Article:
The second word that I want to mention that begins with the letter P is PASSION.  I want to talk about passion in two different ways. On the one hand, you are coming to F&M with particular passions – perhaps for a subject area, recreational activity, or social cause. I hope you will share those passions with others, but I also hope you will be open to exploring and developing new passions at F&M. You may explore a discipline with which you are less familiar – Sociology or Anthropology, Classics or Art History, Geology or Neuroscience -- and develop a new passion for that discipline. You may try out new extra-curricular activities and find one among them that becomes a new passion. In fact, the possibilities available to you at F&M may lead to new lifelong passions.

But, I want to talk about passion in another way, too – that which I will call “passion in the moment”. When I use the phrase “passion in the moment”, I am NOT referring to what you DO, but HOW you do it. I want to encourage you to be fully engaged in academic life by participating in your classes, interacting with your professors, and responding to your fellow students. If you go to a college event, be enthusiastic. And look for ways to lead and inspire others to immerse themselves and to show “passion in the moment” by being fully present and energized by what is happening at that moment.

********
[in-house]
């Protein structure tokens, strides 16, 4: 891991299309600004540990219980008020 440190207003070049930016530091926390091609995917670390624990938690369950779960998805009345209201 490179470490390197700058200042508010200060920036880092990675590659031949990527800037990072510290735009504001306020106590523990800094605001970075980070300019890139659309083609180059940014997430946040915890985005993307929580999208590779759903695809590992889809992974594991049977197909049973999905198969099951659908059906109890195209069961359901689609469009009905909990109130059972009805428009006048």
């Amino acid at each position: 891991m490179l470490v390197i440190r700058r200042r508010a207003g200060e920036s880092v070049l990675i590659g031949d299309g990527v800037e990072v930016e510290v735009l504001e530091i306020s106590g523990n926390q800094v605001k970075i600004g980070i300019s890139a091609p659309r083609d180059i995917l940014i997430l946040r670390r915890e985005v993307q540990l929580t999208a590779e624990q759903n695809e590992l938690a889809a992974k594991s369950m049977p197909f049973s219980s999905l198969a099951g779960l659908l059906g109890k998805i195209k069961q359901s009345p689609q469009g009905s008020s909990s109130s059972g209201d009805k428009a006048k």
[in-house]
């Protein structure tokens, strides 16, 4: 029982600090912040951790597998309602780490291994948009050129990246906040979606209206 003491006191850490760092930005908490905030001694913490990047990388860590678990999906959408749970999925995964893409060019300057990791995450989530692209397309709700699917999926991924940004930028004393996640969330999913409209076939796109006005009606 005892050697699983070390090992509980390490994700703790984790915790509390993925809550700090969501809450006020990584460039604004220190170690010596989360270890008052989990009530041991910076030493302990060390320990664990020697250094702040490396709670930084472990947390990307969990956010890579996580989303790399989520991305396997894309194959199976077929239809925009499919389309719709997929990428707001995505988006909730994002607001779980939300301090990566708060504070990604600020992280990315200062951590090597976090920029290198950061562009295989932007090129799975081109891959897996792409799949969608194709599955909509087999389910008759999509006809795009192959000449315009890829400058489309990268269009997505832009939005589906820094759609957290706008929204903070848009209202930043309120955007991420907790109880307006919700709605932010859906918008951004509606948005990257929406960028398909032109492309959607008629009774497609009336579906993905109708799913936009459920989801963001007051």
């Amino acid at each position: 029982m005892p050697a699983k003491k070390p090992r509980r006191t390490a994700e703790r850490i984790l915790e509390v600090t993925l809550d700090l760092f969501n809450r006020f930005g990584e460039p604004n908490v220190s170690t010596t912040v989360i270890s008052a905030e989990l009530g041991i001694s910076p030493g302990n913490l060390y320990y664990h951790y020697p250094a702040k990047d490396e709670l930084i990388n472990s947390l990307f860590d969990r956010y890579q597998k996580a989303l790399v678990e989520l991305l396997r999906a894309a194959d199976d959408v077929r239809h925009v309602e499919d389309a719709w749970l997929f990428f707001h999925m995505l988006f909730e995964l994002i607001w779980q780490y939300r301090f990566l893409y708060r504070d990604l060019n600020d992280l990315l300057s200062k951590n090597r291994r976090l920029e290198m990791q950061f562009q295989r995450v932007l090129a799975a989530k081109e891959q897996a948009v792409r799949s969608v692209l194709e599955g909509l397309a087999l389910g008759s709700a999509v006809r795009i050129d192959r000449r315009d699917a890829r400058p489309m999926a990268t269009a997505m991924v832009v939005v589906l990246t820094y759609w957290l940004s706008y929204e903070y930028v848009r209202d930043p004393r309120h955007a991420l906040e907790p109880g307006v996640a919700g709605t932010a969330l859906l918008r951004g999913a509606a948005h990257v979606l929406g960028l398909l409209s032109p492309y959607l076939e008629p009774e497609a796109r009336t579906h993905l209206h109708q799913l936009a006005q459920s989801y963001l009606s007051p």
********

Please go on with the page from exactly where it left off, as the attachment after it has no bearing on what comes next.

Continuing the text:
What is the third word beginning with P?  It is PERSISTENCE.  Although your four years at F&M will go more quickly than you can ever imagine – there will be some long days of hard work. I know you will need to be persistent to succeed academically -- by sometimes working harder than you expected to understand an assigned reading or a difficult concept, by studying a bit longer than you had anticipated, or by polishing a piece of written work one more time. This persistence will help you be the best that you can be and to get all you can out of the wonderful four years of a liberal arts education that you are privileged to have ahead of you.